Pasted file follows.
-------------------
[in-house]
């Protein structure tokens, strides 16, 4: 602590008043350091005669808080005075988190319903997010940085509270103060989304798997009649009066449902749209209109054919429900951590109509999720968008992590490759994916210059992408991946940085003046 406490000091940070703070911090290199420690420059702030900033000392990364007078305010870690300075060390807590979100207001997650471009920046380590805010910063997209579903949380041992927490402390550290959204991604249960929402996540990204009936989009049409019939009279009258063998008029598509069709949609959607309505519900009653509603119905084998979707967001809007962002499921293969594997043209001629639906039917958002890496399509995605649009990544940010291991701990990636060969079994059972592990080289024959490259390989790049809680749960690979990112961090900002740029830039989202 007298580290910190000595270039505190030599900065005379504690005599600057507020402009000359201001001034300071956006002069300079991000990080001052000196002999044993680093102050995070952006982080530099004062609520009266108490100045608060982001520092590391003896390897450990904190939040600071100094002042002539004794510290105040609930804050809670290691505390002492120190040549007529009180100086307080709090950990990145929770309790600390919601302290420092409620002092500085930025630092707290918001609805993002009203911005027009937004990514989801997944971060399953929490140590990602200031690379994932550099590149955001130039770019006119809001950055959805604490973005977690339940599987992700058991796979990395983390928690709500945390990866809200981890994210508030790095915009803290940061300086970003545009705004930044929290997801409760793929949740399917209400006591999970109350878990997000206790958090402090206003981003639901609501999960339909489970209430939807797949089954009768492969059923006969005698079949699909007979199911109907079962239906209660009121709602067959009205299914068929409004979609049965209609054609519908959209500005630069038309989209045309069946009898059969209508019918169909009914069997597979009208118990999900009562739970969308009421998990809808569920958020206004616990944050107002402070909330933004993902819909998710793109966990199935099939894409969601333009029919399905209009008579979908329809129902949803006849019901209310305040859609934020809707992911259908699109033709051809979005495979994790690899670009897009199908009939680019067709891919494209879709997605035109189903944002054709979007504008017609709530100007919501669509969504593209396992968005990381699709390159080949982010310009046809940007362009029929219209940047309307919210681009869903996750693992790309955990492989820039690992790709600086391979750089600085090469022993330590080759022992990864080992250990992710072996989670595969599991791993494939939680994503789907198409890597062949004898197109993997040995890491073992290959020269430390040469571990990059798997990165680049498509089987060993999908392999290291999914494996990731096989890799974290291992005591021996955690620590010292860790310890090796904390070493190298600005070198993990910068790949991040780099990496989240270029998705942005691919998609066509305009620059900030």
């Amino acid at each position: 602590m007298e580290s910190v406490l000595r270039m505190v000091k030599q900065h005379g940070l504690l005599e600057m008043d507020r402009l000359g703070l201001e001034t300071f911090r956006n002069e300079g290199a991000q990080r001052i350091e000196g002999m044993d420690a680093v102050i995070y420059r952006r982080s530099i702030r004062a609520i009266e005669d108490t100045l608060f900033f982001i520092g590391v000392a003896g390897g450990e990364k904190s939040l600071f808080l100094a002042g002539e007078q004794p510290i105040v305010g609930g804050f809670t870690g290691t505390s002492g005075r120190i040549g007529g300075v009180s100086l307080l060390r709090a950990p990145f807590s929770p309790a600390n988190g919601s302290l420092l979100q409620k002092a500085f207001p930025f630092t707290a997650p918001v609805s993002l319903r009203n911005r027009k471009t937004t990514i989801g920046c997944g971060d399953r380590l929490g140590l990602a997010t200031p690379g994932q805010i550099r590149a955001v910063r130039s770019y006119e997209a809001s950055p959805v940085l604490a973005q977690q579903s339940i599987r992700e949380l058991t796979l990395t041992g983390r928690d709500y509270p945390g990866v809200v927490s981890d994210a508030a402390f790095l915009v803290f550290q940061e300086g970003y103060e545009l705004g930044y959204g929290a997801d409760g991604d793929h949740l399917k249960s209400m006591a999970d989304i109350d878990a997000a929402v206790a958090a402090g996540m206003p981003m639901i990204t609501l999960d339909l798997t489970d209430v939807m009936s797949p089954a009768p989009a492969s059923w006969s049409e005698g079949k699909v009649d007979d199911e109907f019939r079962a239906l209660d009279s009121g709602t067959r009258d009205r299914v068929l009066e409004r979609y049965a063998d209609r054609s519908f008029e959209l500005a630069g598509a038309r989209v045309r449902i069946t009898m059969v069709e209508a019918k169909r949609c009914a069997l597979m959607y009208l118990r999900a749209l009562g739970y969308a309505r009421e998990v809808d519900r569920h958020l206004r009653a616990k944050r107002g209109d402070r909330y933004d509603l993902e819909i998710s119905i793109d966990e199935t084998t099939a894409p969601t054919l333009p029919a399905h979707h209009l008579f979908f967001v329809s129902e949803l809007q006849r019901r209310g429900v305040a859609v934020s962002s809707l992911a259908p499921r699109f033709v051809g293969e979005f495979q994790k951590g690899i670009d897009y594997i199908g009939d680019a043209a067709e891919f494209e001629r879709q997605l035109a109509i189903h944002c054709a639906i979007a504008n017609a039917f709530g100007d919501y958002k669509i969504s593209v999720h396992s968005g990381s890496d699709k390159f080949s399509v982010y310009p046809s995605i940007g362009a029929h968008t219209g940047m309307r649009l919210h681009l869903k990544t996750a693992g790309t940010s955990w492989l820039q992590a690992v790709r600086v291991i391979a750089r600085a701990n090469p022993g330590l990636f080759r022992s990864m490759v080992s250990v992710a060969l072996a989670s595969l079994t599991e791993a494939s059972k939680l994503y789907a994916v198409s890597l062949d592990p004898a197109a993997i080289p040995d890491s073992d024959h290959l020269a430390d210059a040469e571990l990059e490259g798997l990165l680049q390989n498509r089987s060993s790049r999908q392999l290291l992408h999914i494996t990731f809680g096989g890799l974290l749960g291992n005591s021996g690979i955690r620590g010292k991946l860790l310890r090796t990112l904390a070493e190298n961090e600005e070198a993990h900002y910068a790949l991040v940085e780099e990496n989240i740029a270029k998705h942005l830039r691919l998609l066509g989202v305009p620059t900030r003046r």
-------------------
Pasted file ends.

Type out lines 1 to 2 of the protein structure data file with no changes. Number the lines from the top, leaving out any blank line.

[in-house]
């Protein structure tokens, strides 16, 4: 602590008043350091005669808080005075988190319903997010940085509270103060989304798997009649009066449902749209209109054919429900951590109509999720968008992590490759994916210059992408991946940085003046 406490000091940070703070911090290199420690420059702030900033000392990364007078305010870690300075060390807590979100207001997650471009920046380590805010910063997209579903949380041992927490402390550290959204991604249960929402996540990204009936989009049409019939009279009258063998008029598509069709949609959607309505519900009653509603119905084998979707967001809007962002499921293969594997043209001629639906039917958002890496399509995605649009990544940010291991701990990636060969079994059972592990080289024959490259390989790049809680749960690979990112961090900002740029830039989202 007298580290910190000595270039505190030599900065005379504690005599600057507020402009000359201001001034300071956006002069300079991000990080001052000196002999044993680093102050995070952006982080530099004062609520009266108490100045608060982001520092590391003896390897450990904190939040600071100094002042002539004794510290105040609930804050809670290691505390002492120190040549007529009180100086307080709090950990990145929770309790600390919601302290420092409620002092500085930025630092707290918001609805993002009203911005027009937004990514989801997944971060399953929490140590990602200031690379994932550099590149955001130039770019006119809001950055959805604490973005977690339940599987992700058991796979990395983390928690709500945390990866809200981890994210508030790095915009803290940061300086970003545009705004930044929290997801409760793929949740399917209400006591999970109350878990997000206790958090402090206003981003639901609501999960339909489970209430939807797949089954009768492969059923006969005698079949699909007979199911109907079962239906209660009121709602067959009205299914068929409004979609049965209609054609519908959209500005630069038309989209045309069946009898059969209508019918169909009914069997597979009208118990999900009562739970969308009421998990809808569920958020206004616990944050107002402070909330933004993902819909998710793109966990199935099939894409969601333009029919399905209009008579979908329809129902949803006849019901209310305040859609934020809707992911259908699109033709051809979005495979994790690899670009897009199908009939680019067709891919494209879709997605035109189903944002054709979007504008017609709530100007919501669509969504593209396992968005990381699709390159080949982010310009046809940007362009029929219209940047309307919210681009869903996750693992790309955990492989820039690992790709600086391979750089600085090469022993330590080759022992990864080992250990992710072996989670595969599991791993494939939680994503789907198409890597062949004898197109993997040995890491073992290959020269430390040469571990990059798997990165680049498509089987060993999908392999290291999914494996990731096989890799974290291992005591021996955690620590010292860790310890090796904390070493190298600005070198993990910068790949991040780099990496989240270029998705942005691919998609066509305009620059900030």